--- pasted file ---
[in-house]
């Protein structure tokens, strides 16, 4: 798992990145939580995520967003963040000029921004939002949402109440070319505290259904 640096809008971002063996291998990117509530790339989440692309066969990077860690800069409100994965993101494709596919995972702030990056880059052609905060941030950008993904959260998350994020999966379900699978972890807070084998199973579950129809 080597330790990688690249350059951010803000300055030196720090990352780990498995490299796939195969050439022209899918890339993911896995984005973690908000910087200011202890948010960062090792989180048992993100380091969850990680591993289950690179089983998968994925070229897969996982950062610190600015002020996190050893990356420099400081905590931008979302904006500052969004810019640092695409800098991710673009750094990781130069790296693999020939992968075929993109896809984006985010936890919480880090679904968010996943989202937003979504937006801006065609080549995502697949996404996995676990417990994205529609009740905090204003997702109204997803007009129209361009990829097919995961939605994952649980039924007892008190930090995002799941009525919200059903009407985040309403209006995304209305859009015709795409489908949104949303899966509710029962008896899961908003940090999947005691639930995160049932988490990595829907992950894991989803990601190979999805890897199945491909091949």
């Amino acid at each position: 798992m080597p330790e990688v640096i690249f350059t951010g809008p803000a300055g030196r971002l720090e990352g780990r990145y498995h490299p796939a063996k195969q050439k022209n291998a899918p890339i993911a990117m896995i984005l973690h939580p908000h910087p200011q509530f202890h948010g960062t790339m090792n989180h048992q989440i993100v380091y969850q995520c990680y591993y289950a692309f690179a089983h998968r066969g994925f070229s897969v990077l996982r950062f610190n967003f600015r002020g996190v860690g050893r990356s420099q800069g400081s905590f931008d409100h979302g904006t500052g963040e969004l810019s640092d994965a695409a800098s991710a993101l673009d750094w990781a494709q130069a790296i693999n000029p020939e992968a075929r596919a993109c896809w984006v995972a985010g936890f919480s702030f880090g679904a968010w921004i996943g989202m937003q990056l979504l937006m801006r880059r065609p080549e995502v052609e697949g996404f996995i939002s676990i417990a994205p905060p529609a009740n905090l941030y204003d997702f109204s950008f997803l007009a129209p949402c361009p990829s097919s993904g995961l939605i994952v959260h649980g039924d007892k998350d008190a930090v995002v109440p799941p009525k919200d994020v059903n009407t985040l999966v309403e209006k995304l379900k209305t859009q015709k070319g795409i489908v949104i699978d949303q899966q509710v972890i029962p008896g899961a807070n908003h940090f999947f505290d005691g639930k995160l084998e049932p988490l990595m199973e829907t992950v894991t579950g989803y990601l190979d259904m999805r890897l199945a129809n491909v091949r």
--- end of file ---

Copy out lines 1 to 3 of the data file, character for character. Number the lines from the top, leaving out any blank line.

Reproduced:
[in-house]
């Protein structure tokens, strides 16, 4: 798992990145939580995520967003963040000029921004939002949402109440070319505290259904 640096809008971002063996291998990117509530790339989440692309066969990077860690800069409100994965993101494709596919995972702030990056880059052609905060941030950008993904959260998350994020999966379900699978972890807070084998199973579950129809 080597330790990688690249350059951010803000300055030196720090990352780990498995490299796939195969050439022209899918890339993911896995984005973690908000910087200011202890948010960062090792989180048992993100380091969850990680591993289950690179089983998968994925070229897969996982950062610190600015002020996190050893990356420099400081905590931008979302904006500052969004810019640092695409800098991710673009750094990781130069790296693999020939992968075929993109896809984006985010936890919480880090679904968010996943989202937003979504937006801006065609080549995502697949996404996995676990417990994205529609009740905090204003997702109204997803007009129209361009990829097919995961939605994952649980039924007892008190930090995002799941009525919200059903009407985040309403209006995304209305859009015709795409489908949104949303899966509710029962008896899961908003940090999947005691639930995160049932988490990595829907992950894991989803990601190979999805890897199945491909091949």
């Amino acid at each position: 798992m080597p330790e990688v640096i690249f350059t951010g809008p803000a300055g030196r971002l720090e990352g780990r990145y498995h490299p796939a063996k195969q050439k022209n291998a899918p890339i993911a990117m896995i984005l973690h939580p908000h910087p200011q509530f202890h948010g960062t790339m090792n989180h048992q989440i993100v380091y969850q995520c990680y591993y289950a692309f690179a089983h998968r066969g994925f070229s897969v990077l996982r950062f610190n967003f600015r002020g996190v860690g050893r990356s420099q800069g400081s905590f931008d409100h979302g904006t500052g963040e969004l810019s640092d994965a695409a800098s991710a993101l673009d750094w990781a494709q130069a790296i693999n000029p020939e992968a075929r596919a993109c896809w984006v995972a985010g936890f919480s702030f880090g679904a968010w921004i996943g989202m937003q990056l979504l937006m801006r880059r065609p080549e995502v052609e697949g996404f996995i939002s676990i417990a994205p905060p529609a009740n905090l941030y204003d997702f109204s950008f997803l007009a129209p949402c361009p990829s097919s993904g995961l939605i994952v959260h649980g039924d007892k998350d008190a930090v995002v109440p799941p009525k919200d994020v059903n009407t985040l999966v309403e209006k995304l379900k209305t859009q015709k070319g795409i489908v949104i699978d949303q899966q509710v972890i029962p008896g899961a807070n908003h940090f999947f505290d005691g639930k995160l084998e049932p988490l990595m199973e829907t992950v894991t579950g989803y990601l190979d259904m999805r890897l199945a129809n491909v091949r």